It’s the age-old conundrum that keeps plant managers up at night. Tossing and turning, they agonize: “Is it time for our company to upgrade to new technology? Or are our current systems good enough? What are our competitors doing with technology?”
Moving to new technology is no small decision. As plant managers know all too well, replacing systems is difficult, costly, time-consuming, disruptive, and risky – not to mention stressful. It doesn’t always start off this way, but once the transition process is underway, manufacturers feel the burden of disruption and downtime from installation and training and the grim reality of the learning curve. Plus, too many new systems never meet their intended objectives.
Even deciding where to begin replacing systems is challenging. Upgrading entire plants is extremely costly and is not realistic for many manufacturers. Production lines simply cannot go down because production = revenue. Managers are forced into choosing which systems to upgrade and which legacy systems to maintain.
Because of the risks outlined above, plant managers have had to build Rube Goldberg-like and tenuously connected systems patched together over years of operations. These systems rarely share data with each other, and even worse, they often do not provide the right real-time data to the right people at the right time. The result? Bad decisions, finger-pointing and running in place. Faced with a need to change, plant managers often see the safest path as additional Frankenstein-like fixes. The concerns about compatibility in such a predicament are more than valid; they reflect a true fear of modernization.
However, given how fast manufacturing technology is evolving, when even new hardware systems will be out of date in a year or two, standing still means falling behind every day. The last thing a manager wants to see is a plant floor glistening with one-year-old technology that pales in performance to the latest and greatest innovation. What is worse is when the new technology is not easy for line technicians to use. When it isn’t, they resort to manual workarounds (e.g., spreadsheets and whiteboards), defeating the purpose of the new technology.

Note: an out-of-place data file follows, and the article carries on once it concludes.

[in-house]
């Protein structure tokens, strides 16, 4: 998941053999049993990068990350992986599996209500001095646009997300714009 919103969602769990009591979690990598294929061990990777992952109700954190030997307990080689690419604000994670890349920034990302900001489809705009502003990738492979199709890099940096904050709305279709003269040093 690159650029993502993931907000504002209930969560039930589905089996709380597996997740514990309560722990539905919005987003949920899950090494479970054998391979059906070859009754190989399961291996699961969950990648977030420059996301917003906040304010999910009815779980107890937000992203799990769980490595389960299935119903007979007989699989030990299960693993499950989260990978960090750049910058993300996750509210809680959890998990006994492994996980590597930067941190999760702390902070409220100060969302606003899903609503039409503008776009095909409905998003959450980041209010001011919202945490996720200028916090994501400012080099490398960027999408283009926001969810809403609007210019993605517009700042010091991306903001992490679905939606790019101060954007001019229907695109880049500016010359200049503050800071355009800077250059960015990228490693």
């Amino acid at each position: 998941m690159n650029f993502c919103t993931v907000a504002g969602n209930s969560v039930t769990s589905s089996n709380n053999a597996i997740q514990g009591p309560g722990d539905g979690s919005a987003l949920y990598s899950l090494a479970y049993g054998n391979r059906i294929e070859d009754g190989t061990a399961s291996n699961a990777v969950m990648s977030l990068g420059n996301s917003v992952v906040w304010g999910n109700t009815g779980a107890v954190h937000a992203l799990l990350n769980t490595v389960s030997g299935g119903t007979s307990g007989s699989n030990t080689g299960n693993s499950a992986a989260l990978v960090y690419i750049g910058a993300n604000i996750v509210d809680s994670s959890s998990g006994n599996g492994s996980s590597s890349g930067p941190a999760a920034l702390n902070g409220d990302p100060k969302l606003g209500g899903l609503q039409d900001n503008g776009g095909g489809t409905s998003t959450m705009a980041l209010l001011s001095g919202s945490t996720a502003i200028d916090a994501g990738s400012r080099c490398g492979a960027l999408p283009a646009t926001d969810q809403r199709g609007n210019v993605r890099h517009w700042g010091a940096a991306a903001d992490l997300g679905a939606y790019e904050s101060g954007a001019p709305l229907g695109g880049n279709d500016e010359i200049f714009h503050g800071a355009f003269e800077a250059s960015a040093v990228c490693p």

So, what are plant managers to do?
It comes down to a few fundamental questions and a necessary change in mindset. For decades, plant managers have struggled with being tethered to legacy systems, given the large past investments in these, while also fearing the costs, risks, and compatibility issues that could come with integrating new technology.
I maintain that this situation is avoidable.
What if this “tradeoff” between old and new technology no longer existed? What if the pain points of sunk costs, expensive upgrades, and compatibility were no longer concerns? What if there were a way to bring old and new technology together in a way that optimized performance, standardization, and efficiency?
In two words: the cloud. Cloud software is revolutionizing how plant systems communicate and share data, regardless of how old or how new the hardware is. Cloud technology is the bridge to unifying a single plant or a network of plants, allowing multiple systems to communicate in the same language – providing manufacturers with the elusive common plant floor standard. Entire control systems on the plant floor that regulate equipment and monitor production metrics can capture and analyze data from diverse sources and share this valuable information across networks. The end result is increased standardization, which brings greater efficiency and an improved bottom line.
While some have questioned the security of the cloud, within the past decade, great improvements have been made to increase data protection. The cloud is as secure as other methods of data storage, if not more so, and continues to rapidly improve as providers learn about and respond to security threats. Cloud technology providers depend on their security measures for continued business, and to these companies, having impenetrable security walls is a top priority. After all, providers such as Amazon, Apple and Microsoft have seen their year-over-year double-digit growth continue to accelerate because they provide end users with best-in-class security. In the cloud, Yokoten principles are fundamental because any security abnormality that occurs is quickly shared among providers. That can’t happen with internally created plant systems.
Most important, cloud technology can meet a company’s existing technology where it is today and evolve with it over time. With the cloud, it’s less about questioning whether hardware will still be relevant in the next year, because cloud software will adapt and continue measuring everything that happens on the plant floor. As it does, there will be continuous improvement. Cloud technology gets better and stronger over time, and that helps enable continued improvement of plant maintenance, operations and production.